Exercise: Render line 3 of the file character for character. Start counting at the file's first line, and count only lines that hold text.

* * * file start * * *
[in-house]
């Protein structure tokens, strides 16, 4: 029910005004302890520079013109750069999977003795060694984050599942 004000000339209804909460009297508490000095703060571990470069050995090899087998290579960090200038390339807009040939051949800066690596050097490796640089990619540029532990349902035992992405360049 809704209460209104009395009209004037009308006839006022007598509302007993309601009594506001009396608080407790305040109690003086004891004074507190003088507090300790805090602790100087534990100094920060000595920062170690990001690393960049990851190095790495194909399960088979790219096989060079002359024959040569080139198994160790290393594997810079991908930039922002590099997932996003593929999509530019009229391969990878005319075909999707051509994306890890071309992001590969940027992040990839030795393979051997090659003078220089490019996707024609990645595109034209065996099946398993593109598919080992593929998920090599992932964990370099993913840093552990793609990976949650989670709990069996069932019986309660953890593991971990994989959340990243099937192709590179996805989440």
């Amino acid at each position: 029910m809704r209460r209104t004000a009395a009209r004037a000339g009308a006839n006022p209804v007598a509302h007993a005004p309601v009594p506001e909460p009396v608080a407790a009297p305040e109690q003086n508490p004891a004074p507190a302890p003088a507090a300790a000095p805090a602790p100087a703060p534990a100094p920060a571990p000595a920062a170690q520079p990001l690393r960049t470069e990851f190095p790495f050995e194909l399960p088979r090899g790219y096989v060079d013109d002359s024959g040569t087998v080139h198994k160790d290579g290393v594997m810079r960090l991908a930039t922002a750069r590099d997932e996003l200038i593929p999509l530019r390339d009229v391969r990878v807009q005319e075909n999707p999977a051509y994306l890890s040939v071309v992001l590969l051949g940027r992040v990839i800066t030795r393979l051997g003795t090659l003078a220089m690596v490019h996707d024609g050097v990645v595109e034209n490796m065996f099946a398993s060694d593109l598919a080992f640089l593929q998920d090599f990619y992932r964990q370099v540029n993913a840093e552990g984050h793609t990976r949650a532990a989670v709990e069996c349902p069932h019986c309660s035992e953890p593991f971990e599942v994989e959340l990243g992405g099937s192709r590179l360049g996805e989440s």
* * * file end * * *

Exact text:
């Amino acid at each position: 029910m809704r209460r209104t004000a009395a009209r004037a000339g009308a006839n006022p209804v007598a509302h007993a005004p309601v009594p506001e909460p009396v608080a407790a009297p305040e109690q003086n508490p004891a004074p507190a302890p003088a507090a300790a000095p805090a602790p100087a703060p534990a100094p920060a571990p000595a920062a170690q520079p990001l690393r960049t470069e990851f190095p790495f050995e194909l399960p088979r090899g790219y096989v060079d013109d002359s024959g040569t087998v080139h198994k160790d290579g290393v594997m810079r960090l991908a930039t922002a750069r590099d997932e996003l200038i593929p999509l530019r390339d009229v391969r990878v807009q005319e075909n999707p999977a051509y994306l890890s040939v071309v992001l590969l051949g940027r992040v990839i800066t030795r393979l051997g003795t090659l003078a220089m690596v490019h996707d024609g050097v990645v595109e034209n490796m065996f099946a398993s060694d593109l598919a080992f640089l593929q998920d090599f990619y992932r964990q370099v540029n993913a840093e552990g984050h793609t990976r949650a532990a989670v709990e069996c349902p069932h019986c309660s035992e953890p593991f971990e599942v994989e959340l990243g992405g099937s192709r590179l360049g996805e989440s």